by Jincy IypeNov 01, 2021
Cumbres de Majalca National Park in Mexico features extraordinary rock formations. Sculpted by water and air erosion, the vertical rock formations are home to a pine and oak forest. The entire region was declared a protected zone, especially the endemic flora and fauna. Casa Majalca by OAX Arquitectos is a residential structure that finds itself a comfortable preach at the edge of a ravine with views of this unique topology and endemic trees within its boundaries. Located in a narrow, elongated lot with a 1:4 ratio proportion, the site lacks public services such as water, electricity, and drainage.
The rectilinear plot features a chamfered end along its northern edge while the southern edge faces the access road which is an unpaved rural road. To add a dynamic quality to how the building sits on this site, the western edge of the building features an angular jagged profile with numerous entrances, a detail not common in residential architecture. This gives the entire built structure a modulated form, one that the site itself did not provide. The eastern edge is constructed abutting the decide and forms part of the plot’s compound wall. When analysing the edges of the structure it becomes abundantly clear that most of the openings and fenestrations are along the northern or the southern edge.
The jagged profile of the western angular wall deviates progressively from the central profile of the structure. The gap created by this deviation act as entranceways and features a transparent façade in the form of doors or glass windows. This detail also facilitates more light to enter the structure as it adds more edges to the perimeter of the building. Another source of light is the eastern enclosed courtyard which features an endemic tree. The courtyard has glass on three sides leading into the building, the fourth edge becomes part of the solid wall that defines the plot boundary.
While the eastern wall reads as a serrated edge in the plan, when viewed three-dimensionally this architectural detail has a funnel-like appearance. This is largely due to the volumetric play of each of the sections. The first section of the building that faces the access road is a single storey volume and functions as a patio or veranda. The second section features a slightly larger volume, by virtue of its height, but is only one storey. This section of the building also has a terrace that encircles the courtyard and has a view of the crown of the tree and is among the foliage. The third section is, in fact, a two-storey space and consists of four en-suite bedrooms. The staggered volumes ascend towards the centre of the property, not the main house. The slopes of the roofscape were designed to achieve the optimal orientation of the nine solar panels necessary for the structure to generate its own energy.
As one goes further down the building, the programs of each of these spaces become more and more private; from the veranda at the very beginning, to the living room and courtyard, to the bedrooms. The interior design of the bedrooms allows an entire family to occupy a single room with the use of bunk beds. The rest of the house is composed of a large social area with terraces, a large storage area and a detached garage space. The complex volumes are meant to integrate into the landscape and emulate the characteristic stone monoliths of the Majalca National Park, with a colour that blends in with the land, and references the cultural past of the archaeological sites of Paquimé and Casas Grandes.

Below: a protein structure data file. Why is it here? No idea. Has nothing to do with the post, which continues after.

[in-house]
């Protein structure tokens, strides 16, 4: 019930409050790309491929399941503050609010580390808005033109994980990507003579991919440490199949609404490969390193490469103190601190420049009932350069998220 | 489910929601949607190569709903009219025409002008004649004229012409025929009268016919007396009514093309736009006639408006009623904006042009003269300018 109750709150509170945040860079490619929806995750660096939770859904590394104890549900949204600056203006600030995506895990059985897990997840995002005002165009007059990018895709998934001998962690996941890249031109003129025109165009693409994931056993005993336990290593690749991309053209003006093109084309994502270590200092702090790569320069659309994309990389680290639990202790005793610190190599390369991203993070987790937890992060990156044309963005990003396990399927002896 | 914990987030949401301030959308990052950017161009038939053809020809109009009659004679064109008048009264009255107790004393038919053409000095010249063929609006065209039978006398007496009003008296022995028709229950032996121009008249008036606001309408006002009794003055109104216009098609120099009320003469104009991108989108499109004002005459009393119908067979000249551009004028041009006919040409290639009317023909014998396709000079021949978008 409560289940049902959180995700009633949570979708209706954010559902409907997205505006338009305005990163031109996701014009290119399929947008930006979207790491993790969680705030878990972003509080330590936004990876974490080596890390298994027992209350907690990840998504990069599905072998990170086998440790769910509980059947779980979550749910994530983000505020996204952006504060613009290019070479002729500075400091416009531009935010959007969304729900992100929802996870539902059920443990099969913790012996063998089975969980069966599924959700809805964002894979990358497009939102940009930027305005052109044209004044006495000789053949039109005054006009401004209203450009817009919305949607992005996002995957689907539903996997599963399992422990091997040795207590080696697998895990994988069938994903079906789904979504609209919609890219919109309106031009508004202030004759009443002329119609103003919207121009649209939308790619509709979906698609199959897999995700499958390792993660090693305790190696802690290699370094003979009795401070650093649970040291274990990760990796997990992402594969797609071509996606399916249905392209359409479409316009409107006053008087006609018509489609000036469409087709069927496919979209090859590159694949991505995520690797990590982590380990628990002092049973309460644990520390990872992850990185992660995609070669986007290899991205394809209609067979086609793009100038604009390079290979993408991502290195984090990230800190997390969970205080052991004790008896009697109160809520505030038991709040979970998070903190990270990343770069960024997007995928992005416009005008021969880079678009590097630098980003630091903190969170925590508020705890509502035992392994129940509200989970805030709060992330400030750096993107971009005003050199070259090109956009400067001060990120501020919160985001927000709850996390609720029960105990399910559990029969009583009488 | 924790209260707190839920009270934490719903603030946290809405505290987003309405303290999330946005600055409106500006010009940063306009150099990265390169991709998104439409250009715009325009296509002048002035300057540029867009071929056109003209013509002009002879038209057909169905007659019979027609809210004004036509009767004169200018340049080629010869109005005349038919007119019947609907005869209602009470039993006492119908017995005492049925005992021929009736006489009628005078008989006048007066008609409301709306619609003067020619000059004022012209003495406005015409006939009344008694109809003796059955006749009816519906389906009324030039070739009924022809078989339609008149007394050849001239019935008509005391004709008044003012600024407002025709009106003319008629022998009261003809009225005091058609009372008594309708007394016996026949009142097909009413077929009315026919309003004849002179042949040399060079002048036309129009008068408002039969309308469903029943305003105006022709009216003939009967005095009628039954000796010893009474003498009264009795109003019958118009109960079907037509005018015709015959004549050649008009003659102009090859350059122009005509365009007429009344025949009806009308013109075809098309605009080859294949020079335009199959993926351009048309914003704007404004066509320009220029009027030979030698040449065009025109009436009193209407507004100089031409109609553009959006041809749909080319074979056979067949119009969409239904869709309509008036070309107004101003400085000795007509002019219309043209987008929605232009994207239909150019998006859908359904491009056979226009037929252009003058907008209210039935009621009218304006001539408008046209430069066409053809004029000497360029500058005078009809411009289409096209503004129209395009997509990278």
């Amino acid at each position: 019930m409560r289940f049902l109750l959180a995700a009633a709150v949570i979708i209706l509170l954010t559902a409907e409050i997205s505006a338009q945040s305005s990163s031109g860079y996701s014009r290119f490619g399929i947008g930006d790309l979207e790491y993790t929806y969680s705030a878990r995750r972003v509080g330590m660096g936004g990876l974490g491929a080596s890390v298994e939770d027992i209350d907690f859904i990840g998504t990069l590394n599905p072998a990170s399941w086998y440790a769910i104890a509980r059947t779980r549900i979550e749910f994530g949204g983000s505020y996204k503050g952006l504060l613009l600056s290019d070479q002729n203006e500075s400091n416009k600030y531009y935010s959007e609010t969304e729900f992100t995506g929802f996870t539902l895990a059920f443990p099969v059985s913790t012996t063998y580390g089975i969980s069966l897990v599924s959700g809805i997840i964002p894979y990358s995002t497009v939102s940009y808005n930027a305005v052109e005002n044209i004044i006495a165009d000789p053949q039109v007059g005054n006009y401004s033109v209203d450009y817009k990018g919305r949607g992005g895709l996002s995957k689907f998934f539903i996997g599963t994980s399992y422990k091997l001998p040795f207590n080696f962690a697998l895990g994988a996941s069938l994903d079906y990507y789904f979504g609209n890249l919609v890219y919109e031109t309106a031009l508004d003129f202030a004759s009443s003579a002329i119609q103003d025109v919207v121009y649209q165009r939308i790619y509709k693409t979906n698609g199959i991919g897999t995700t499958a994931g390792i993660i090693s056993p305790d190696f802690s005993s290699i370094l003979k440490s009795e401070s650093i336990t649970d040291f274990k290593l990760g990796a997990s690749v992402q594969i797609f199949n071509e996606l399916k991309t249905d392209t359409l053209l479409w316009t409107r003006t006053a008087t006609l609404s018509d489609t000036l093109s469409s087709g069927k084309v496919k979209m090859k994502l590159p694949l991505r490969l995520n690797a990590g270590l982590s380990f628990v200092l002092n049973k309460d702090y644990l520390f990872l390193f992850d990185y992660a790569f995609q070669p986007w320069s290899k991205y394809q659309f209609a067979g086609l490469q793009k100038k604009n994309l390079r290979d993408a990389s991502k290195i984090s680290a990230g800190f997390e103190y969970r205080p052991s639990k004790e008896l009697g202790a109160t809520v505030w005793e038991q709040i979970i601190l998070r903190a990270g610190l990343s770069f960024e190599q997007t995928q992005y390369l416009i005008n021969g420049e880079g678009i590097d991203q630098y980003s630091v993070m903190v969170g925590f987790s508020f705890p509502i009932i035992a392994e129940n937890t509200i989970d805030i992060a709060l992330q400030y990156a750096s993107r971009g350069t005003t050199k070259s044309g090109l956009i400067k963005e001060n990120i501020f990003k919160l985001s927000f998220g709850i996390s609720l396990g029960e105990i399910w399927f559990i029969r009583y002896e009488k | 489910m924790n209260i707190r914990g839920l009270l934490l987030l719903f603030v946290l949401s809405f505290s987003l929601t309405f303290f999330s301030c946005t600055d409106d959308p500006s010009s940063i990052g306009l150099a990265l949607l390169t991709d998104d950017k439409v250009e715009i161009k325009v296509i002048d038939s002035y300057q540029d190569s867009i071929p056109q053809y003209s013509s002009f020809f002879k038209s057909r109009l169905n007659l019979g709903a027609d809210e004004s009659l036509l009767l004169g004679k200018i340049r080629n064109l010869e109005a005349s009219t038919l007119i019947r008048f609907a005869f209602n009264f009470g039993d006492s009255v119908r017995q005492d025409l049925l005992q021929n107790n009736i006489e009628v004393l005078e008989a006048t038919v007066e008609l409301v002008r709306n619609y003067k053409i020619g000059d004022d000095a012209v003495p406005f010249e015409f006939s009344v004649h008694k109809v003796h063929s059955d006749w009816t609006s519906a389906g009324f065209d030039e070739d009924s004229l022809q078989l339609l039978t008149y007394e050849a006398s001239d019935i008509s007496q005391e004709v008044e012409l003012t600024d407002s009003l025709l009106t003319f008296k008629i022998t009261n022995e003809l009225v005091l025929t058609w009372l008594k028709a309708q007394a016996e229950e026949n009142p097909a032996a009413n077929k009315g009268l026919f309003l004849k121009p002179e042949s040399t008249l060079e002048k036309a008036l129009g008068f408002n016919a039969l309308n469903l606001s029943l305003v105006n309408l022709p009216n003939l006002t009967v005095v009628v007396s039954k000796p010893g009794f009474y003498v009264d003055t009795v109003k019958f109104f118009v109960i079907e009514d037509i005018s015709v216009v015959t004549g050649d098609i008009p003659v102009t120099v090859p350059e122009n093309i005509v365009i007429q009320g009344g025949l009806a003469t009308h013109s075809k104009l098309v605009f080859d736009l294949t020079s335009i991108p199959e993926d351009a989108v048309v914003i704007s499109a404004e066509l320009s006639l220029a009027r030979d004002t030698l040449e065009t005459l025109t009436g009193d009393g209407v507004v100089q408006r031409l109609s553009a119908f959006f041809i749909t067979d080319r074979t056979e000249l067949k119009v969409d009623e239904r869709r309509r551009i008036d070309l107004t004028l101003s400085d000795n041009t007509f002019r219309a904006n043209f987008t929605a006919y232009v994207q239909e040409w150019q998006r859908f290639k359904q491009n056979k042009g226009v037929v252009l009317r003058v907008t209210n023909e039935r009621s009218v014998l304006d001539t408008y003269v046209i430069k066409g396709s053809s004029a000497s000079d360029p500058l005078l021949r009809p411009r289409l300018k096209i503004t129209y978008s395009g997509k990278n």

Casa Majalca is conceptualised as a sustainable vacation house equipped to self-regulate its internal temperature for the summer and winter months. The orientation of the house helps it adapt to the conditions of the seasons in which it is inhabited and uses simple techniques that are the tenets of sustainable architecture. During winter this is done by reducing the demand for heating, the solid walls of the structure naturally insulate it. In summer, the structure orientation protects it from the harsh sun entering the space and by incorporating natural cross ventilation. While the form of the structure may seem to simply be an architectural gesture, all of its elements aid its climatological design. The different heights help with naturally ventilating the space. The construction system itself is based on insulated block walls with a 750 mm concrete finish on both sides. A rolled sheet roof with a slope greater than five per cent allows the recurrent snowfalls to naturally slide off. It is composed of a metallic structure, and thermal insulation, while the interior has a wooden ceiling, this wooden comes from the crates used to transport construction materials.
The overall design of Casa Majalca is meant to encourage outdoor activities and socialising with the community in the area. OAX Arquitectos worked with the idea of imperfection and gave the structure a rustic and brutalist character similar to that of a primitive hut or cavern. At the same time, it is attempting to emulate what it would mean to inhabit the large rocks of Majalca National Park from the inside.
Name: Casa Majalca (Majalca House)
Location: Parque Nacional Majalca; Chihuahua, México
Area: 300 m2
Year of completion: 2021
Architect: OAX Arquitectos
Design team: José García Toledo,. Fernanda Roiz Silva, Luis Carlos Rodríguez González
Structural Engineer: Manuel Jezzini
Energy efficiency: Carlos Estrada Zubía
Interiors: Aileen García